PGI dumping Rs 10 lakh a year on car deployed with health minister
It seems the Post Graduate Institute of Medical Education and Research (PGIMER), Chandigarh, leaves no stone unturned when it comes to earning brownie points, if its expenditure in lakhs just to please the political bosses is to be believed.chandigarh Updated: Mar 06, 2015 11:00 IST
It seems the Post Graduate Institute of Medical Education and Research (PGIMER), Chandigarh, leaves no stone unturned when it comes to earning brownie points, if its expenditure in lakhs just to please the political bosses is to be believed.
The medical institute continues to spend around Rs 10 lakh a year on a car and driver that it has deployed for the union health minister in Delhi since April 2010. Interestingly, there is no provision to do so in the PGIMER Act or the institute's rules.
Ironically, the Ambassador (CH01-G-1753) was deputed with the health ministry despite the fact that the institute faces eternal shortage of official vehicles, while the ministry doesn't have any dearth of cars.
The union health minister is also president of the governing body of the institute.
Sources in the PGIMER administration revealed that it was common practice among different medical institutes governed by the union health ministry to depute their cars for the ministry.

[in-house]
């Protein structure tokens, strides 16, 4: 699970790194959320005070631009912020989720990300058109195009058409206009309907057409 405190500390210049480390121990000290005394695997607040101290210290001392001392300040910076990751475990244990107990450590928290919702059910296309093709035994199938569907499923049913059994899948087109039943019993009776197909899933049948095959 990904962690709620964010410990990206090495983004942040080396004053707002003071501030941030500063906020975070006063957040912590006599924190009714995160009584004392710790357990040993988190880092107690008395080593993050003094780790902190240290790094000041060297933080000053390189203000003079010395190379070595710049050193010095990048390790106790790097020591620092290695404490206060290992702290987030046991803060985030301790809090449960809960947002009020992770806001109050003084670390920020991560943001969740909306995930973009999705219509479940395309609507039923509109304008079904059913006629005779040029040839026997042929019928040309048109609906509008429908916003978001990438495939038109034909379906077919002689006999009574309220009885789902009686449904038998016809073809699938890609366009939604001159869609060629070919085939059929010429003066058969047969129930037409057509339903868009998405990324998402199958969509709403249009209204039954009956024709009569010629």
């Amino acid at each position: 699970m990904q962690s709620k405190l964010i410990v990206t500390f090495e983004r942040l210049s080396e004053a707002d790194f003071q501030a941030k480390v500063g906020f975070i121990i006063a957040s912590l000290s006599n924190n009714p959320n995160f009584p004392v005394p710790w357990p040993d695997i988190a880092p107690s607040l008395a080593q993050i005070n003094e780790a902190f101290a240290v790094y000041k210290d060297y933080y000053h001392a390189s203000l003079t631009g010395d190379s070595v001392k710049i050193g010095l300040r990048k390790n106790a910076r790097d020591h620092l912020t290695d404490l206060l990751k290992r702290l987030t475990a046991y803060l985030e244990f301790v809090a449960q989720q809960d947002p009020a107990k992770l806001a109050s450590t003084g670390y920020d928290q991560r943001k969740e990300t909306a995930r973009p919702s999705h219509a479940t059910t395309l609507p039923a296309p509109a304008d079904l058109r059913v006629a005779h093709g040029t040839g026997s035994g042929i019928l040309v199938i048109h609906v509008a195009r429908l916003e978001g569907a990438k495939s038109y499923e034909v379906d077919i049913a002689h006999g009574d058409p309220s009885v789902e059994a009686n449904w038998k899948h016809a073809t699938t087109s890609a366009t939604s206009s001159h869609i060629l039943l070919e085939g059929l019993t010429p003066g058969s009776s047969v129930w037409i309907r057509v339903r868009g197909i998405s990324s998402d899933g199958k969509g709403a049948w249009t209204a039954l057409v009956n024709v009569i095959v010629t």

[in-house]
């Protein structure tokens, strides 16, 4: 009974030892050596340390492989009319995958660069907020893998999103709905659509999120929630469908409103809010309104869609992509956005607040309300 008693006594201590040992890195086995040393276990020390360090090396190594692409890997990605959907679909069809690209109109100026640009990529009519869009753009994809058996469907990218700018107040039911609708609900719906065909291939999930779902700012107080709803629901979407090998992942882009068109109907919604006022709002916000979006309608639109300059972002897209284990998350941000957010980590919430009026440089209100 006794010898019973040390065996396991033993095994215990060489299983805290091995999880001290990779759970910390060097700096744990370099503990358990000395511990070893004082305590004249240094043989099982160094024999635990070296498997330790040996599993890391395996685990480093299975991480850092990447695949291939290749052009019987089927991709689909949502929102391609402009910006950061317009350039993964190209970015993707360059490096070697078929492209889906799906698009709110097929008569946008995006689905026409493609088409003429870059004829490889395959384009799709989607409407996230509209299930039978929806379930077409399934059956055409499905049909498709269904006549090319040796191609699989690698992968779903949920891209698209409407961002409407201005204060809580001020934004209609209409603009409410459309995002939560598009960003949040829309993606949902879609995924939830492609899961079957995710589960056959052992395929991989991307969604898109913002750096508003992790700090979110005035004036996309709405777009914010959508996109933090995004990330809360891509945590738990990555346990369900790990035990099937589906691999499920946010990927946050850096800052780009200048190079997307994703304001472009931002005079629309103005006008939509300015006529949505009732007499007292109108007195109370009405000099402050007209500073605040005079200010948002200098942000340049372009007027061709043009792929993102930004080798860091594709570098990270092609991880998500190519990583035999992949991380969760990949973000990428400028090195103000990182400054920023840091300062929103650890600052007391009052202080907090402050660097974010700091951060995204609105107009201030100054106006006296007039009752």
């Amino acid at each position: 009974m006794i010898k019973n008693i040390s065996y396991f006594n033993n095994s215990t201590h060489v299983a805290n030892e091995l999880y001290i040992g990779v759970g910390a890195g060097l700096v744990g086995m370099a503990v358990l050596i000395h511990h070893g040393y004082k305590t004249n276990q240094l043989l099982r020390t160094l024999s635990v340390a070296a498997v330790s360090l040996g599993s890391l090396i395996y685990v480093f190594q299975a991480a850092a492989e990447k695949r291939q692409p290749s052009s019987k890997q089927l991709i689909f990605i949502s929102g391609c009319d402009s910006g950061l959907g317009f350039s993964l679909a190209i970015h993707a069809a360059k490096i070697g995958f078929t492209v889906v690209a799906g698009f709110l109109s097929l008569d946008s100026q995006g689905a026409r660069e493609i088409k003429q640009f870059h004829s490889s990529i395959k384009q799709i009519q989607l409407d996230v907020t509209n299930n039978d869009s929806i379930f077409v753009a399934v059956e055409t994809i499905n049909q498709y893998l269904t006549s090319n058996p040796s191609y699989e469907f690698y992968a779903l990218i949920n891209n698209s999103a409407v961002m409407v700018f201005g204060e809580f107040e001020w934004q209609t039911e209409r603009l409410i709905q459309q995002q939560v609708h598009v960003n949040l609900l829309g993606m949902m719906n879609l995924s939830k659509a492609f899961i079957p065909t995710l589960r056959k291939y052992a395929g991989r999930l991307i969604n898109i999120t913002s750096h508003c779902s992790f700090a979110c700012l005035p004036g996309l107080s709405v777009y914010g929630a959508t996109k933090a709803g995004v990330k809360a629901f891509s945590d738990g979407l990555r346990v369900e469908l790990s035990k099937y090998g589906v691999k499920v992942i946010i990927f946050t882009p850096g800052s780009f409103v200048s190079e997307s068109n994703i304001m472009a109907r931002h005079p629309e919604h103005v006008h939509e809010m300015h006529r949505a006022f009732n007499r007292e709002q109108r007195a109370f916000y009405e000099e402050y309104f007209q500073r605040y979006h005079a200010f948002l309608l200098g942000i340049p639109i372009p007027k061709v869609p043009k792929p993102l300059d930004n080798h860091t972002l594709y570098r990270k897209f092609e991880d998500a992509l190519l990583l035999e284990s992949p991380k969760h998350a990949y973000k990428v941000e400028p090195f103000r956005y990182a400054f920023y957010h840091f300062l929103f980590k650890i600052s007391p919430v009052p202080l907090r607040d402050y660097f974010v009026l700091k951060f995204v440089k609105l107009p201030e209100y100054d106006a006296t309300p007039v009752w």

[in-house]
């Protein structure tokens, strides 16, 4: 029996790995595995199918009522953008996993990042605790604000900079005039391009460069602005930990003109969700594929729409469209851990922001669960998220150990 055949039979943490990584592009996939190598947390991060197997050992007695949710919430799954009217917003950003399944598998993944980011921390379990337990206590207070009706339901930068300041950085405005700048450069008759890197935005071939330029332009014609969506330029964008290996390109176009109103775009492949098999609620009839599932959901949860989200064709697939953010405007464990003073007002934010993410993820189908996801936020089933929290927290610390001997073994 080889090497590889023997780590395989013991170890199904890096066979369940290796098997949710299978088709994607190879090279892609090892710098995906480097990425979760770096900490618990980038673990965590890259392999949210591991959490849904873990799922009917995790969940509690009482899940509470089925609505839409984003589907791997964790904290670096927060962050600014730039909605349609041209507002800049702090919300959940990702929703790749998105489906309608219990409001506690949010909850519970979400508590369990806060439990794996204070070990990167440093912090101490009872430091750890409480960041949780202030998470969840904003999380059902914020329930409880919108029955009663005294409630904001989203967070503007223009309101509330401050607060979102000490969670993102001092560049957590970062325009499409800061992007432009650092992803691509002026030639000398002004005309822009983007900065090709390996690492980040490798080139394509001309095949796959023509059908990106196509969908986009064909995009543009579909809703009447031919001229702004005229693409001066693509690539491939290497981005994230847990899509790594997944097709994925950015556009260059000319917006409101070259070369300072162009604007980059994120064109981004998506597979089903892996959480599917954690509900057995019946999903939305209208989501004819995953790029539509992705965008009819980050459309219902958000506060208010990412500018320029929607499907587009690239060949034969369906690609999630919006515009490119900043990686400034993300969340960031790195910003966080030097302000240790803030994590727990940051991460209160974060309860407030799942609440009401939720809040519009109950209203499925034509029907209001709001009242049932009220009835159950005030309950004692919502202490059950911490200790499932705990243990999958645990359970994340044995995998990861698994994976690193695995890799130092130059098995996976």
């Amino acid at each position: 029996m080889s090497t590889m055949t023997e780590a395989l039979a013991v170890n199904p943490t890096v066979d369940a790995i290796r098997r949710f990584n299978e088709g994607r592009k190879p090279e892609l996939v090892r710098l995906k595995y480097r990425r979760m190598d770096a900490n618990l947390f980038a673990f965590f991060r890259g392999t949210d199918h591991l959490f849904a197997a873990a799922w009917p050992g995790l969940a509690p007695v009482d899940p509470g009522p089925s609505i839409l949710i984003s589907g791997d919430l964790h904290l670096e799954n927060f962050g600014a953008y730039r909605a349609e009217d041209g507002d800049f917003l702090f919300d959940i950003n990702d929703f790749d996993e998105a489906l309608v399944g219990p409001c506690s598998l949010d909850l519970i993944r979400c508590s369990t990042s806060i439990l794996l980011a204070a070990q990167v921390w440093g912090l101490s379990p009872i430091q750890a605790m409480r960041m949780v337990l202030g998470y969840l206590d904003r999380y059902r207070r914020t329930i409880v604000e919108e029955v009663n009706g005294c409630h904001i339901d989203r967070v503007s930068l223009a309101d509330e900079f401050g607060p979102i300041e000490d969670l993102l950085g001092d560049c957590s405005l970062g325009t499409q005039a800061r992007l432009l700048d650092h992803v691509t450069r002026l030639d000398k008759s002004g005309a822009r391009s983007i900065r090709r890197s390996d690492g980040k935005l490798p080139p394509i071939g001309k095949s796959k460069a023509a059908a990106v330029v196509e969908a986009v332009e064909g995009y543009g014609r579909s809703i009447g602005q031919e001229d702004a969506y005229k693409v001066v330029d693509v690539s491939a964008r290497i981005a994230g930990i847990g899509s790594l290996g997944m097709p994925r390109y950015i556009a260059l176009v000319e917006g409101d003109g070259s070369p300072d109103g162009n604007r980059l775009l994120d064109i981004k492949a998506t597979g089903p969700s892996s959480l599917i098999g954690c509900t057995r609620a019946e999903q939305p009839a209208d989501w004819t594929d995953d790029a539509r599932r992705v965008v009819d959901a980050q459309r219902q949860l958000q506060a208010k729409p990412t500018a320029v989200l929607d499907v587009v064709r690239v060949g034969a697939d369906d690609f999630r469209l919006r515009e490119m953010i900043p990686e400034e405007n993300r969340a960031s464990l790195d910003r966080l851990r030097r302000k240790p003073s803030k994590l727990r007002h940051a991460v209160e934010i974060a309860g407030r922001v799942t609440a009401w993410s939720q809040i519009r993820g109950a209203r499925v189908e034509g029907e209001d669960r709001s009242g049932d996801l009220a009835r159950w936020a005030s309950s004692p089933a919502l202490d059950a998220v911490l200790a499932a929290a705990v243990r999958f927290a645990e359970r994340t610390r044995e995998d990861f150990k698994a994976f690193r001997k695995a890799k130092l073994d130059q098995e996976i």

They also revealed that the car was being used there by the lower level officials in the ministry.
"It has been hardly used for the PGIMER works in all these years, and is often used by personal staff of the senior babus," a PGIMER officer, who wished not to be named, said.
An annual audit report of the institute in 2012 had already drawn flack for the largesse. The report had observed that during 2012, the PGIMER spent Rs 5.3 lakh on fuel, Rs 2.5 lakh on driver's salary and Rs 1 lakh on the car's repair.
The institute was asked to explain "the circumstances and reasons under which the services of the official/driver along with vehicle deputed at Delhi, were utilised may be justified to audit."
However, the PGIMER administration didn't pay any heed to the objection raised by the audit.